Faces in the Crowd: A Marketing Guy, an Author and a Poker Pro
The 2019 World Series of Poker is in full swing, and Sunday was yet another busy day in Las Vegas. PokerNews caught up with a few of the players around the Rio to find out their stories for this edition of Faces in the Crowd, sponsored by 888poker. Read up the stories of a marketing professional, an author and a poker pro.
Brian Goldstein: The Marketing Guy
|Current Residence:||Chicago, IL|
Poker has always been a family affair for Chicago's Brian Goldstein, who played with his grandfather. Fittingly, here in Las Vegas he has his whole family hitting the felt.
"My dad, Harvey Goldstein, is in an event now. My mom and sister are around here - they play cash games," Goldstein told PokerNews.
The marketing professional is a recreational player who only gets to play the game he loves so often.
"You're getting two cards, just like in your home game. There are still guys sitting around the table, just like in your home game.
"It's really exciting. I'm a guy that plays poker a dozen times a year. I wish I was playing online all the time - get lots of hours behind me, and training and strategies. But I'm really just someone who's here to have fun," said Goldstein.
It's obviously a dream for anyone to win a bracelet, but Goldstein likes to set smaller and more short-term goals.
"If I can last a little bit longer, and a little bit longer and make it into the second day then I'll be thrilled." He continued: "It would be awesome to make it to the second day, but obviously if you have a cash that means you have a WSOP site with your name on it. Maybe that's an attainable goal for me," said Goldstein. "Maybe I'll play the Main someday, but I'm not ready."
Goldstein seemed calm and composed, and offered some advice to other recreational players who might be trying their hand for the first time at the WSOP: "You're getting two cards, just like in your home game. There are still guys sitting around the table, just like in your home game. Try to remember that you're just playing Texas Hold'em and you gotta play your own game."
Nick Fisk: The Author
|Current Residence:||Cardiff, UK|
Another fresh face in the field was author Nick Fisk, playing in his biggest career buy-in in the $1,000 Mini Main Event.
"I don't play many big buy-in tournaments. Because I'm such a big fan, and it's the 50th anniversary of the series, I thought it's gotta be done!"
Fisk is the author of The Blues Are Back in Town, a book about the football club Cardiff City. It was published in 2015, and Fisk has stayed on with the publishing company to write additional pieces for them.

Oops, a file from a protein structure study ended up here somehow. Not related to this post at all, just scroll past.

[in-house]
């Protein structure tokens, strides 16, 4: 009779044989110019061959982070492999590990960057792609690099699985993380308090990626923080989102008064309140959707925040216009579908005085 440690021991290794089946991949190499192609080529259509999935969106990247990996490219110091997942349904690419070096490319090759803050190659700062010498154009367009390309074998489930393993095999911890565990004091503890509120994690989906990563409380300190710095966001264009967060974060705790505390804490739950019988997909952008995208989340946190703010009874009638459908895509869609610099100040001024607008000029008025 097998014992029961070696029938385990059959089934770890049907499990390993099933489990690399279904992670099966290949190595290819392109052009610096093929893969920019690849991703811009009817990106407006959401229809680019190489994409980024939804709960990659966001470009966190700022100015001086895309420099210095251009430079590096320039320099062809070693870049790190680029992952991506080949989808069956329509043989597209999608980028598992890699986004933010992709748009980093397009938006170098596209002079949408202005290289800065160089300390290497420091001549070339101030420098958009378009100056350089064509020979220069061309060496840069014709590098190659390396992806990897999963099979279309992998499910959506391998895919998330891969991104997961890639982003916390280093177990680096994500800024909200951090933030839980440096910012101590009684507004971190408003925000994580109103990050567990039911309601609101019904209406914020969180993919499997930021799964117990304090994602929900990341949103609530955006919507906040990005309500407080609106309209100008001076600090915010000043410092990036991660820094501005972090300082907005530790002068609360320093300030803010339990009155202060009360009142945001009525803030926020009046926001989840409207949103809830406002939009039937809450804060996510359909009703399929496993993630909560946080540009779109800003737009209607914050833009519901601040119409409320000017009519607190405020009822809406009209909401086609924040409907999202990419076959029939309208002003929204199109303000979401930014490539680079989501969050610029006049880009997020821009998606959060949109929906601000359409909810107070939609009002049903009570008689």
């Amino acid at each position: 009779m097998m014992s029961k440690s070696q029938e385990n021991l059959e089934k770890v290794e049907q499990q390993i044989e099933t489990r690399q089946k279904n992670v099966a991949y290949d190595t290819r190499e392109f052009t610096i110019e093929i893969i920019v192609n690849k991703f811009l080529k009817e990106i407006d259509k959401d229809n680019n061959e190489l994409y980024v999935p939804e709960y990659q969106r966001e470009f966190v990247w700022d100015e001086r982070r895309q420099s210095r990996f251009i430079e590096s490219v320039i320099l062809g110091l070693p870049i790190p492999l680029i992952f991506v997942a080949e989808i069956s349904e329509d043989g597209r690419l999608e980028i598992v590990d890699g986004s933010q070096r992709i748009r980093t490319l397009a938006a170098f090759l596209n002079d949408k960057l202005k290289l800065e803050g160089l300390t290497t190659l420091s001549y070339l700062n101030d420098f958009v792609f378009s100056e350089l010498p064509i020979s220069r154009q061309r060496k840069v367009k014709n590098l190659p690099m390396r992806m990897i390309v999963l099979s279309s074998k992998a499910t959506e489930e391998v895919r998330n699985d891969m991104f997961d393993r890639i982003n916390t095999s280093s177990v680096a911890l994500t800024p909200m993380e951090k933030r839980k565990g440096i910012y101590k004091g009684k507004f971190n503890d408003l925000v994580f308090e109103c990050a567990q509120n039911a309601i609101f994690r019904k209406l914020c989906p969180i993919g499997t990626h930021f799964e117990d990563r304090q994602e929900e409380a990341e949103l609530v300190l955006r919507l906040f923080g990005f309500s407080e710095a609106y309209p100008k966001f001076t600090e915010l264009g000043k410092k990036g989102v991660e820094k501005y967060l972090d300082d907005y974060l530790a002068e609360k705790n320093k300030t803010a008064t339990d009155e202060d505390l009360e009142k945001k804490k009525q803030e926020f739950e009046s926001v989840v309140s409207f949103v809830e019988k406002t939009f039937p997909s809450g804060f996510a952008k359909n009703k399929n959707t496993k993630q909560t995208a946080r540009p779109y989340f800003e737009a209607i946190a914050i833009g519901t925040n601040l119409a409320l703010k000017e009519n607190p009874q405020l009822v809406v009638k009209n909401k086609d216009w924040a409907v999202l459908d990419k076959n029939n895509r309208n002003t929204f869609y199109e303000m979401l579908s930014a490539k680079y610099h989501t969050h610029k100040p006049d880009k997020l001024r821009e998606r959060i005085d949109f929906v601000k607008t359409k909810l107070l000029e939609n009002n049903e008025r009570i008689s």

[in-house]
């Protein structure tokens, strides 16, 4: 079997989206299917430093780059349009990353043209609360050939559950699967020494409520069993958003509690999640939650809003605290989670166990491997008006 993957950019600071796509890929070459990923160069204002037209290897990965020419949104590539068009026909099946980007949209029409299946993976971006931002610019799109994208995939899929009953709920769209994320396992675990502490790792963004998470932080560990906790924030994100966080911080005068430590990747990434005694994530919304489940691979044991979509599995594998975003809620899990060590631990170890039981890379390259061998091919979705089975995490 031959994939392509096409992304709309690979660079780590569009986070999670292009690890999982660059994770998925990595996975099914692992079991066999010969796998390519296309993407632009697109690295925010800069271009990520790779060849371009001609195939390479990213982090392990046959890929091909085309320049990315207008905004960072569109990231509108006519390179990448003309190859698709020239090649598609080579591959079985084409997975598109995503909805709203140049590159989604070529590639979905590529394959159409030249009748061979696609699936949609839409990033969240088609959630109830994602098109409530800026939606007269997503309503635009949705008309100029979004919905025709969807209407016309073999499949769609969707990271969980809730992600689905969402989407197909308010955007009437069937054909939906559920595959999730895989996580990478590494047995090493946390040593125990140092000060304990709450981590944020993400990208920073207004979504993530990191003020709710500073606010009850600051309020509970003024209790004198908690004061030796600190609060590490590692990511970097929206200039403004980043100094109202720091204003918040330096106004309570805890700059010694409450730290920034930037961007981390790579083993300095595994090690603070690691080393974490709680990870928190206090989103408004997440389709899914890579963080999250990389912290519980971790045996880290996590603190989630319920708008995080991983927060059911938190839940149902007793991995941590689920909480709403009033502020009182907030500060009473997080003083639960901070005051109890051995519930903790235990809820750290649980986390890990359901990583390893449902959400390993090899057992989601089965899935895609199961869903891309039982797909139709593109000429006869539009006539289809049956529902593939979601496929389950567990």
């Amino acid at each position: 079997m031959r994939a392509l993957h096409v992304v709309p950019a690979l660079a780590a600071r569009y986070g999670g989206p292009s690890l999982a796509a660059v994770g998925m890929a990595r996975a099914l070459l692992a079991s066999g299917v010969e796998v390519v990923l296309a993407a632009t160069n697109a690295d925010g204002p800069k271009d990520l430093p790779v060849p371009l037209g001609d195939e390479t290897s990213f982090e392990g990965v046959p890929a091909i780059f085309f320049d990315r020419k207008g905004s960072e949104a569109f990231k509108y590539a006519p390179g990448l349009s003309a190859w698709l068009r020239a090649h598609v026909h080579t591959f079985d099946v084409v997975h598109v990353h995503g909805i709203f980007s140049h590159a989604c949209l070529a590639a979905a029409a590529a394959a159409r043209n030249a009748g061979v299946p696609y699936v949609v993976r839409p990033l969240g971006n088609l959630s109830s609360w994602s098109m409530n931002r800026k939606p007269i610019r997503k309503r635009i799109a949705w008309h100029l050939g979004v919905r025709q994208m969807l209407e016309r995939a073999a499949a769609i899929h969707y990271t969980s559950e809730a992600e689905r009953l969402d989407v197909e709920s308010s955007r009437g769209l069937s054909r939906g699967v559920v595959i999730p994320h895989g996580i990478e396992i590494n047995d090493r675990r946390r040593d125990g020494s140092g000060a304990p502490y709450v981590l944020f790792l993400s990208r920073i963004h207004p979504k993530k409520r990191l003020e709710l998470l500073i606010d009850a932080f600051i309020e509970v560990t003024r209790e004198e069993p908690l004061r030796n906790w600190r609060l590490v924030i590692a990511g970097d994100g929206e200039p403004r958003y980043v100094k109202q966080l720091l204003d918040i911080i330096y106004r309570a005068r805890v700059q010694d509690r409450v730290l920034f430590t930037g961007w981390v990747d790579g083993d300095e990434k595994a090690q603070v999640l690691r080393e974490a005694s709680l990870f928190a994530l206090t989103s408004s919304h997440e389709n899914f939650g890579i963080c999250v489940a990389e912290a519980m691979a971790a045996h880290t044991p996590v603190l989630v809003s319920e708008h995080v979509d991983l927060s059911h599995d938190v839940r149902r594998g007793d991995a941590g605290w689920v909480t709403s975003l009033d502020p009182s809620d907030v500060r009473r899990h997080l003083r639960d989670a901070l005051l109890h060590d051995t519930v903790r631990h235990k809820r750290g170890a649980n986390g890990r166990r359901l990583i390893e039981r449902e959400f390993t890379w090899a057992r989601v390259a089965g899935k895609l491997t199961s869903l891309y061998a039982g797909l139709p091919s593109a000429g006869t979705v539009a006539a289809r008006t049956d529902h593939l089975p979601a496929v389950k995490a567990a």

"Because I'm such a big fan, and it's the 50th anniversary of the series, I thought it's gotta be done!"
Unfortunately, Fisk fell on Day 1, but he has clearly had a phenomenal experience at the WSOP as a poker fan. He played in a sit-n-go with world champion Chris Moneymaker and was all smiles after chopping with Jesse Fullen heads up.
"It was great! It was good fun. He (Moneymaker) was making loads of side bets with everybody. I didn't have enough cash on me so I couldn't get in on it!" laughed Fisk.
Fisk got into poker by way of his brother about 15 years ago before getting more into the game than his teacher.
"I eventually ended up meeting Moneymaker, Jake Cody and Liv Boeree - some of the British pros. It was amazing," Fisk told PokerNews.
Jim Petzing: The Poker Pro
|Occupation:||Retired, Poker Player|
|Hometown:||Chicago Heights, IL|
|Current Residence:||Las Vegas, NV|
Poker pro Jim Petzing is no stranger to the poker scene and has had a successful last year. He took a shot in the $1,000 Mini Main and unfortunately didn't make Day 2, but had a close call earlier this summer.
"I'm having an average series," said Petzing. He has booked two cashes, one of which was a deep run in Event #23: $1,500 Eight Game Mix where he finished 23rd for $5,980. "I could taste the bracelet," Petzing told PokerNews.
Petzing has over 260 live tournament cashes, and is approaching $800,000 in earnings. "I've earned way more money this year than I did all of last year already. I feel like my game is at its peak, but my results don't quite show it yet. I just feel like I should have a bigger win under my belt."
"If you are a recreational/amateur player and you're kinda testing your skill out in the Mini Main, you treat it like it's the Main Event."
Remarkably, Petzing was second in the world for number of cashes in 2016, and is right up there overall with the likes of Ari Engel in that department. He was also recently a guest on the LFG Podcast right here on PokerNews.
Since Petzing has developed a ton of experience over the years, he offers some advice for recreational players in these massive fields: "Tight is right. If you are a recreational/amateur player and you're kinda testing your skill out in the Mini Main, you treat it like it's the Main Event. You play your 60,000 tightly, smartly and get your image such that you can make a move when you need to."
Day 2 of the $1,000 Mini Main Event is underway, so follow along on PokerNews.com to see who's making a deep run!